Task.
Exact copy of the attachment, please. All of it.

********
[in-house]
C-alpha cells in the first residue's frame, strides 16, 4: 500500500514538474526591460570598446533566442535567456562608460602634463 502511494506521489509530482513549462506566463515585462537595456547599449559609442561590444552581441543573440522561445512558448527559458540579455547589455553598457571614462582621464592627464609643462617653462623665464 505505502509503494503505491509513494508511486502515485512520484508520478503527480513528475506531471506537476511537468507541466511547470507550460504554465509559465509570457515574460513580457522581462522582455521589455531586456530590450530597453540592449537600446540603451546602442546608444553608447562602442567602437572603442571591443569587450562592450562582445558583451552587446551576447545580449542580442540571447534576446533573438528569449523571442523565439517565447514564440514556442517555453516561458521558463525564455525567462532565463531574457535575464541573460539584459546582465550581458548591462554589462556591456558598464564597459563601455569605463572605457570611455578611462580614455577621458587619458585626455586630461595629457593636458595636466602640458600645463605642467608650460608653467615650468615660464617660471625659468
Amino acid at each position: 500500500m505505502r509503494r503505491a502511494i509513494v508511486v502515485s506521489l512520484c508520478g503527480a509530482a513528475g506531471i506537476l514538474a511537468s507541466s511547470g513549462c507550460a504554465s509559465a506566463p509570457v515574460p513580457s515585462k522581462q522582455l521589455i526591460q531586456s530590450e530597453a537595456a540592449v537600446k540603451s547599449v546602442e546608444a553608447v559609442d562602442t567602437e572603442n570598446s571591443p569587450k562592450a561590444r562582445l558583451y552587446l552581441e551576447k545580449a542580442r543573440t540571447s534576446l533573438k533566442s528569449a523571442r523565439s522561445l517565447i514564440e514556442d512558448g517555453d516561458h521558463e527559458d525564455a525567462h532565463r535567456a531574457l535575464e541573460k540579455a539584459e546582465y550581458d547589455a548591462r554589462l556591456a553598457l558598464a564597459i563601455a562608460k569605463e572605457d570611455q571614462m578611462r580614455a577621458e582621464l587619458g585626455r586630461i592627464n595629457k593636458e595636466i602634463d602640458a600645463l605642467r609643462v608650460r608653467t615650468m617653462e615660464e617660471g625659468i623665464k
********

[in-house]
C-alpha cells in the first residue's frame, strides 16, 4: 500500500514538474526591460570598446533566442535567456562608460602634463 502511494506521489509530482513549462506566463515585462537595456547599449559609442561590444552581441543573440522561445512558448527559458540579455547589455553598457571614462582621464592627464609643462617653462623665464 505505502509503494503505491509513494508511486502515485512520484508520478503527480513528475506531471506537476511537468507541466511547470507550460504554465509559465509570457515574460513580457522581462522582455521589455531586456530590450530597453540592449537600446540603451546602442546608444553608447562602442567602437572603442571591443569587450562592450562582445558583451552587446551576447545580449542580442540571447534576446533573438528569449523571442523565439517565447514564440514556442517555453516561458521558463525564455525567462532565463531574457535575464541573460539584459546582465550581458548591462554589462556591456558598464564597459563601455569605463572605457570611455578611462580614455577621458587619458585626455586630461595629457593636458595636466602640458600645463605642467608650460608653467615650468615660464617660471625659468
Amino acid at each position: 500500500m505505502r509503494r503505491a502511494i509513494v508511486v502515485s506521489l512520484c508520478g503527480a509530482a513528475g506531471i506537476l514538474a511537468s507541466s511547470g513549462c507550460a504554465s509559465a506566463p509570457v515574460p513580457s515585462k522581462q522582455l521589455i526591460q531586456s530590450e530597453a537595456a540592449v537600446k540603451s547599449v546602442e546608444a553608447v559609442d562602442t567602437e572603442n570598446s571591443p569587450k562592450a561590444r562582445l558583451y552587446l552581441e551576447k545580449a542580442r543573440t540571447s534576446l533573438k533566442s528569449a523571442r523565439s522561445l517565447i514564440e514556442d512558448g517555453d516561458h521558463e527559458d525564455a525567462h532565463r535567456a531574457l535575464e541573460k540579455a539584459e546582465y550581458d547589455a548591462r554589462l556591456a553598457l558598464a564597459i563601455a562608460k569605463e572605457d570611455q571614462m578611462r580614455a577621458e582621464l587619458g585626455r586630461i592627464n595629457k593636458e595636466i602634463d602640458a600645463l605642467r609643462v608650460r608653467t615650468m617653462e615660464e617660471g625659468i623665464k